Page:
Wednesday, August 28, 2019

Milton Friedman's Thermostat, redux



Ext. Dagobah — Swamp

Jason: It seems monetary policy and inflation are completely uncorrelated. It seems reasonable to believe monetary policy doesn't actually affect inflation.

[Milton Friedman appears as a force ghost dressed as a Jedi from behind some foliage.]

Milton: I see you haven't heard my thermostat argument! Imagine a car ...

Jason: Actually, I have but ...

Milton: [Undaunted] ... driving on a hilly road trying to keep the same speed. If the driver was really good, the speed on the speedometer would be constant and you'd see the gas pedal go down and up in perfect correlation with the hills. But what you wouldn't see is speed changing — it'd be uncorrelated with the hills and the gas pedal.

Jason: Wait, is this a speedometer or a thermostat?

Milton: Quiet, you! I'm not finished ... Now if the driver wasn't very good, you might think you could tease out the relationship by looking at the gas pedal and the hills. But no! All you'd see in the gas pedal data when compared to the hills are the driver's random errors. No information about the relationship between the gas pedal and speed is available.

Jason: Ok, but how did we figure out looking at the gas pedal was important?

Milton: This isn't about whether we know about the gas pedal. We could be ignorant of the gas pedal — the point is that the model could exist!

Jason: So assume a complex model relationship between gas and speed when there appears to be no correlation?

Milton: Yes!

Jason: Sounds kind of like the opposite of Occam's razor to me. I think I'll stick with Occam.

Milton: Wait, I mean no! Anyone can see monetary policy affects inflation.

Jason: How?

Milton: Look at hyperinflation!

Jason: Ok, but can we extrapolate from 100% inflation down to 2% inflation? That's equivalent to extrapolating processes that happen on a time scale of a year to a time scale of 50 years ...

Milton: Gah! Physicists!

Jason: In fact, data seems to show a definite change in behavior around 10% inflation, which is remarkably close to the time scale between recessions ... [trails off, staring up at the sky]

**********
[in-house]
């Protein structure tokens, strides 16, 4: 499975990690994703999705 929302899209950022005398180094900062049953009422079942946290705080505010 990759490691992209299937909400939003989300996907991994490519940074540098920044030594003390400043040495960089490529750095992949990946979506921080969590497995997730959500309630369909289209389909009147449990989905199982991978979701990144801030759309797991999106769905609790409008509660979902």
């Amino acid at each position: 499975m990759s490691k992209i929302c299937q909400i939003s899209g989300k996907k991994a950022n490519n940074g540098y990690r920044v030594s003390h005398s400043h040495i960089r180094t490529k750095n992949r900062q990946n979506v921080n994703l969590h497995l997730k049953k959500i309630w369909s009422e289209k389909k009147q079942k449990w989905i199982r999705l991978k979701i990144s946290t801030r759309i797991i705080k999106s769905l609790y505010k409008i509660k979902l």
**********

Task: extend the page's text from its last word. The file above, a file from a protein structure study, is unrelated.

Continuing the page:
Milton: Look, you. We have lots of evidence that monetary policy affects inflation.

Jason: Awesome! Why didn't you just show me that evidence instead of basically telling me that Occam's razor isn't always right? I mean, Occam's razor is a heuristic, not a theorem ... of course it's not always right. So are the models built using this evidence pretty good at forecasting, then?

Milton: Well, not exactly ...

Jason: Hmm. Can I see your evidence monetary policy affects inflation?

Milton: Here you go! All the evidence that monetary policy affects inflation!

Jason: Thanks, wow! Why didn't you just show me this in the first place?

Milton: I wanted to teach you about the thermostat!

Jason: But the reason we don't go with Occam's razor in this case is that we have all this evidence you just showed me ... it has nothing to do with thermostats or speedometers ... that's just question begging ... assuming we already have all this evidence ...

Milton: You're welcome!

[The force ghost suddenly vanishes.]



But here's what really happened ...

Jason: Hmm. Can I see your evidence monetary policy affects inflation?

Milton: You see, you won't be able to tease it out of the data. Imagine the Fed is a thermostat keeping a constant temperature ... the turning on and off of the heater is going to be completely uncorrelated with the temperature inside the house.

Jason: That's the same argument as the speedometer. Are you just trying to get out of showing me evidence because you don't have any?

Milton: You see, what I said is true ... from a certain point of view.

Jason: Certain point of view!??

Milton: Bye!

[The force ghost suddenly vanishes.]


3 comments:

  1. Great! I love your parable / story thingies. It's been a while since you've posted one of these, hasn't it?

    ReplyDelete
    Replies
    1. In my own opinion, this particular form can come across as really pretentious if not done with a significant humor component, so I tend to use it only in particular cases.

      Delete
  2. … dialogues… that's the word I was searching for.

    ReplyDelete

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